- 2 cups cooked stone ground grits, cooked according to package directions plus seasonings—see instructions below
- Kosher salt and fresh ground pepper
- 2 big shakes of Tabasco sauce, about ¼ teaspoon– or to taste
- 2 tablespoons olive oil
- 2 4-6 ounce salmon fillets, skin on and patted dry with paper towels (Take the salmon out of the fridge 10 minutes to warm up a bit before you start cooking.)
- Small red onion, sliced thinly
- ½ red bell pepper, cored, seeded, and sliced thinly
- ½ cup cherry tomatoes
- 2 tablespoons grated extra-sharp Cheddar cheese-I like Tillamook.
- 2 tablespoons crumbled blue cheese
- WARM BOWLS: Place shallow bowls or dinner plates on rack at center of oven @150 degrees F.
- MAKE GRITS: Make the grits as per package directions (including salted butter), adding an extra ¼ teaspoon extra salt, a ¼ teaspoon fresh ground black pepper, and the two big shakes of Tabasco sauce – or more to taste. When done, cover tightly and leave on the burner you cooked them on to keep warm while you make the salmon. If they are too thick when you begin plating, stir in a little extra milk, water, or butter and gently heat again if necessary. They should be creamy. See post (MORE INFO THAN YOU WANTED) for link to cooking directions if needed.
- SALMON AND VEGETABLES: Heat a heavy 12-inch skillet over medium-high flame for 2 minutes. Pour in the olive oil, swirl to cover pan, and heat briefly. Add the onions and peppers; sauté for another 2 minutes. (Stir them regularly throughout cooking to prevent burning.) Push vegetables to the edges of pan and carefully lay salmon fillets in the center, skin side down. Sprinkle everything liberally with salt and pepper. Cook 4-5 minutes or so until salmon skin is crispy and you can see the salmon is cooked about half-way up the sides. Turn, add cherry tomatoes to the vegetables, and cook everything another 2-3 minutes or to your liking. I like my salmon medium, so cook it until it’s just firm, barely flakey, but still juicy at center – about 125 degrees F on an instant read thermometer. (FDA says 145 degrees F for fish.)
- SERVING: Remove warm bowls from oven. Spoon a cup of cooked grits into the center of each shallow bowl or dinner plate and spread them out to provide a bed for the fish. Sprinkle evenly with a tablespoon each of grated cheddar and crumbled blue cheese. Place a salmon fillet on the cheesy grits and top with onions, peppers, and cherry tomatoes. Serve hot. Pass the bottle of Tabasco at the table.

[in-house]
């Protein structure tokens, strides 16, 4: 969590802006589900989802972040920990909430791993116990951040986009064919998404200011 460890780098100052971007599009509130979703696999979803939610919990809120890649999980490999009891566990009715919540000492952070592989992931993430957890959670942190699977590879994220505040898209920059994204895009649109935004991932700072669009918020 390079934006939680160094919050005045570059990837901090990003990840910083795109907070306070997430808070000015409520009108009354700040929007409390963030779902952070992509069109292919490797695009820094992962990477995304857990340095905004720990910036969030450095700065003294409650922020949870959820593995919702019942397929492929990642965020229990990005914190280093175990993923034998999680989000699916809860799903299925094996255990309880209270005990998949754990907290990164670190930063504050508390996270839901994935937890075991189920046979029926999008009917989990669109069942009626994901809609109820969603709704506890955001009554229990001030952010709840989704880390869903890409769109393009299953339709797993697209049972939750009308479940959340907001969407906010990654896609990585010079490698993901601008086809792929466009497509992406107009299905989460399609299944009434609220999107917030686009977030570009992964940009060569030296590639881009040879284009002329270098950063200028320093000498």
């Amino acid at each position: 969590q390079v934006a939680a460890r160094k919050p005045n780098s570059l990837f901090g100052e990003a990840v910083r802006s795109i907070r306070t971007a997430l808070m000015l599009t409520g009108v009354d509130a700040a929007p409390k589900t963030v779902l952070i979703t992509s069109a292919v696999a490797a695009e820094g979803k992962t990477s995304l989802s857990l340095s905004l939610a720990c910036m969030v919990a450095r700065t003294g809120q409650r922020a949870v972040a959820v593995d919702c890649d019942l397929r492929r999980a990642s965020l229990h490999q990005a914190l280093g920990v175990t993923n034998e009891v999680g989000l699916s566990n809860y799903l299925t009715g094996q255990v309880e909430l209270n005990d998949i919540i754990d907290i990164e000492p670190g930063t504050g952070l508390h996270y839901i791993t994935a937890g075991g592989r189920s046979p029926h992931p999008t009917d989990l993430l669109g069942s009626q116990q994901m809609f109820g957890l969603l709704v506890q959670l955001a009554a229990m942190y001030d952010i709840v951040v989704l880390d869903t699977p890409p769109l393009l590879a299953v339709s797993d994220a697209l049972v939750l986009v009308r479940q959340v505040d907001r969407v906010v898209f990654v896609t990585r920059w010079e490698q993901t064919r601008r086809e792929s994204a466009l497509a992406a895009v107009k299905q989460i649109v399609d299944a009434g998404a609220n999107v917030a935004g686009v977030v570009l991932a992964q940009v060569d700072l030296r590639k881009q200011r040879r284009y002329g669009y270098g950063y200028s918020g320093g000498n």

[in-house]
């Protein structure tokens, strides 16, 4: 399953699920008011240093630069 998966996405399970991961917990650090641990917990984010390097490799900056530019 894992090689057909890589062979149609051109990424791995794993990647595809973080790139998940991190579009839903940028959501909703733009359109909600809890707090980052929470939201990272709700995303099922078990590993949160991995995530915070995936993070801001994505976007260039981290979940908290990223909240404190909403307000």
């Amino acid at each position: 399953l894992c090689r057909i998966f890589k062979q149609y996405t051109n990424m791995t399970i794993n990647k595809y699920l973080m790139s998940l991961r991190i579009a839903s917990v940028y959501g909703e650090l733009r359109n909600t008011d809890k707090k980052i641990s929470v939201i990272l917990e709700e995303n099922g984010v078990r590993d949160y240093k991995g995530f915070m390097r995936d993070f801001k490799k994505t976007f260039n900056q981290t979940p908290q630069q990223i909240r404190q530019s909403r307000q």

If you liked this, you might like my One-Pan Seared Salmon with Onions and Tomatoes on Lemony Greens (10 minute dinner)
MORE INFO THAN YOU WANTED
The Gist on Grits: What They are and How to Cook Them/THE OLD MILL (inc. microwave cooking directions)
GRITS (Short Stack)/VIRGINIA WILLIS. This little book is no longer available, but keep an eye out; you might sometime see it somewhere! You’ll also find tasty grits recipes in Virginia’s books BASIC TO BRILLIANT, YA’LL and LIGHTEN UP, YA’LL.
LIFE GOES ON
We’re facing more fires in Colorado (2 scary new ones over the weekend) and it’s ugly and frightening. My son and his family can see one from their house way up north of Denver in Berthoud. Prayers, if you pray. Or do your rain dance if you don’t.
So Rosie and I were talking the other night about what we wanted to be for Halloween. She’s thinking Mother Teresa.
Snapped from the car while driving home from the butcher shop:
We have to do things that do our hearts good right now, so here is a fun, spirit-lifting tune for listening/watching. The first is a clever, loving lip-synched and choreographed somewhat shorter version of the original. If you enjoy the Bengsons (second link), you can listen to more on you tube or follow on spotify or buy their album. It’s a great time to support musicians in our world.
- Sarah Goeke and Travis Staton Marrero perform a short piece in their living room in NYC to Abigail and Shaun Bengson’s song: The Keep Going Song.
- The Bengson’s original recording of “The Keep Going Song.”
Sending light, breath, comfort, and good health so that you can cook some grits or listen again to “The Keep Going Song,”